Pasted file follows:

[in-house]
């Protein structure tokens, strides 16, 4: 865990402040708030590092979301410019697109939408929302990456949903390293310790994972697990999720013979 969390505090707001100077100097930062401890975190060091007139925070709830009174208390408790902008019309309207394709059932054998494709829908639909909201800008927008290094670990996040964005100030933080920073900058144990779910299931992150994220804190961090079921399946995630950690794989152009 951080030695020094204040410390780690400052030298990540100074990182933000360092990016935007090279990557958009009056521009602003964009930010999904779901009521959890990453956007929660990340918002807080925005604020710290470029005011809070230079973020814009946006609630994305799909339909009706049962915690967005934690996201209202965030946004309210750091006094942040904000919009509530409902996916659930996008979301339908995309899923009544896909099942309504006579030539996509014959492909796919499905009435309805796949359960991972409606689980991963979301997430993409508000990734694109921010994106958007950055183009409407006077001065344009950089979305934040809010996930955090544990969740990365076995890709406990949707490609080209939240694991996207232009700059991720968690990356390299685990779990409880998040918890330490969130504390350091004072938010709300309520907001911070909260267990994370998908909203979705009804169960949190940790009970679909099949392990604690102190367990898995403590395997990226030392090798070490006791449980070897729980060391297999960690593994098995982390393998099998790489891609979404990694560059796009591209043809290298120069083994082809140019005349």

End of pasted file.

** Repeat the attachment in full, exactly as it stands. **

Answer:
[in-house]
């Protein structure tokens, strides 16, 4: 865990402040708030590092979301410019697109939408929302990456949903390293310790994972697990999720013979 969390505090707001100077100097930062401890975190060091007139925070709830009174208390408790902008019309309207394709059932054998494709829908639909909201800008927008290094670990996040964005100030933080920073900058144990779910299931992150994220804190961090079921399946995630950690794989152009 951080030695020094204040410390780690400052030298990540100074990182933000360092990016935007090279990557958009009056521009602003964009930010999904779901009521959890990453956007929660990340918002807080925005604020710290470029005011809070230079973020814009946006609630994305799909339909009706049962915690967005934690996201209202965030946004309210750091006094942040904000919009509530409902996916659930996008979301339908995309899923009544896909099942309504006579030539996509014959492909796919499905009435309805796949359960991972409606689980991963979301997430993409508000990734694109921010994106958007950055183009409407006077001065344009950089979305934040809010996930955090544990969740990365076995890709406990949707490609080209939240694991996207232009700059991720968690990356390299685990779990409880998040918890330490969130504390350091004072938010709300309520907001911070909260267990994370998908909203979705009804169960949190940790009970679909099949392990604690102190367990898995403590395997990226030392090798070490006791449980070897729980060391297999960690593994098995982390393998099998790489891609979404990694560059796009591209043809290298120069083994082809140019005349």